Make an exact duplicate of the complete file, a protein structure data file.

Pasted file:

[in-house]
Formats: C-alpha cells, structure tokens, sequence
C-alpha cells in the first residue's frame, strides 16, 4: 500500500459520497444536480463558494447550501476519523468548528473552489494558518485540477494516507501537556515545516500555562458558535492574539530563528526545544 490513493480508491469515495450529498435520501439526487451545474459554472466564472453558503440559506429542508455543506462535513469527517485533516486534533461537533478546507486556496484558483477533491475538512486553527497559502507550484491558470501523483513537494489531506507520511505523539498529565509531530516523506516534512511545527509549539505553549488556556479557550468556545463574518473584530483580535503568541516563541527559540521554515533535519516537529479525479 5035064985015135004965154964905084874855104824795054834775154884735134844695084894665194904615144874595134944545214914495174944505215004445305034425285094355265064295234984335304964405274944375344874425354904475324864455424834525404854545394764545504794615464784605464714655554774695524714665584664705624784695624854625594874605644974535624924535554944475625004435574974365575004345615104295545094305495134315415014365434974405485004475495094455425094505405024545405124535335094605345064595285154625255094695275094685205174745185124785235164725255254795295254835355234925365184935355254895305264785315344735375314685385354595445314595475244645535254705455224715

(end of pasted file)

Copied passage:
[in-house]
Formats: C-alpha cells, structure tokens, sequence
C-alpha cells in the first residue's frame, strides 16, 4: 500500500459520497444536480463558494447550501476519523468548528473552489494558518485540477494516507501537556515545516500555562458558535492574539530563528526545544 490513493480508491469515495450529498435520501439526487451545474459554472466564472453558503440559506429542508455543506462535513469527517485533516486534533461537533478546507486556496484558483477533491475538512486553527497559502507550484491558470501523483513537494489531506507520511505523539498529565509531530516523506516534512511545527509549539505553549488556556479557550468556545463574518473584530483580535503568541516563541527559540521554515533535519516537529479525479 5035064985015135004965154964905084874855104824795054834775154884735134844695084894665194904615144874595134944545214914495174944505215004445305034425285094355265064295234984335304964405274944375344874425354904475324864455424834525404854545394764545504794615464784605464714655554774695524714665584664705624784695624854625594874605644974535624924535554944475625004435574974365575004345615104295545094305495134315415014365434974405485004475495094455425094505405024545405124535335094605345064595285154625255094695275094685205174745185124785235164725255254795295254835355234925365184935355254895305264785315344735375314685385354595445314595475244645535254705455224715